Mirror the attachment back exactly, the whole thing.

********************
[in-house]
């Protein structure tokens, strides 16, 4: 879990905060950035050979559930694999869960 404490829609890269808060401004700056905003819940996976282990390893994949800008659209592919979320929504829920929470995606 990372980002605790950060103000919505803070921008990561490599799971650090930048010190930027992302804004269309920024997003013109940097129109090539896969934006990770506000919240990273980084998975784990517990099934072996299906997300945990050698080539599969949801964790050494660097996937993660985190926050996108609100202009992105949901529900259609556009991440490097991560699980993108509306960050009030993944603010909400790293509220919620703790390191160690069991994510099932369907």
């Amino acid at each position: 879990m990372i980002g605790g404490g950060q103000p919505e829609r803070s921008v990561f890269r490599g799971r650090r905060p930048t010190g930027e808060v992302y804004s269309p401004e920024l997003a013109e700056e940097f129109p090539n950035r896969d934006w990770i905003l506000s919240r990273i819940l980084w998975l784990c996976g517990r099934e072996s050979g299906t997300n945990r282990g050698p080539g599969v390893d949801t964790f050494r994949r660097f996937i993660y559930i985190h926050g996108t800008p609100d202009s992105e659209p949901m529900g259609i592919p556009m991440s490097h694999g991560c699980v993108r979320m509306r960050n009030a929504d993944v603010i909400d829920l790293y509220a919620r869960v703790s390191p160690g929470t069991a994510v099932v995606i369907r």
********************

[in-house]
């Protein structure tokens, strides 16, 4: 879990905060950035050979559930694999869960 404490829609890269808060401004700056905003819940996976282990390893994949800008659209592919979320929504829920929470995606 990372980002605790950060103000919505803070921008990561490599799971650090930048010190930027992302804004269309920024997003013109940097129109090539896969934006990770506000919240990273980084998975784990517990099934072996299906997300945990050698080539599969949801964790050494660097996937993660985190926050996108609100202009992105949901529900259609556009991440490097991560699980993108509306960050009030993944603010909400790293509220919620703790390191160690069991994510099932369907």
């Amino acid at each position: 879990m990372i980002g605790g404490g950060q103000p919505e829609r803070s921008v990561f890269r490599g799971r650090r905060p930048t010190g930027e808060v992302y804004s269309p401004e920024l997003a013109e700056e940097f129109p090539n950035r896969d934006w990770i905003l506000s919240r990273i819940l980084w998975l784990c996976g517990r099934e072996s050979g299906t997300n945990r282990g050698p080539g599969v390893d949801t964790f050494r994949r660097f996937i993660y559930i985190h926050g996108t800008p609100d202009s992105e659209p949901m529900g259609i592919p556009m991440s490097h694999g991560c699980v993108r979320m509306r960050n009030a929504d993944v603010i909400d829920l790293y509220a919620r869960v703790s390191p160690g929470t069991a994510v099932v995606i369907r």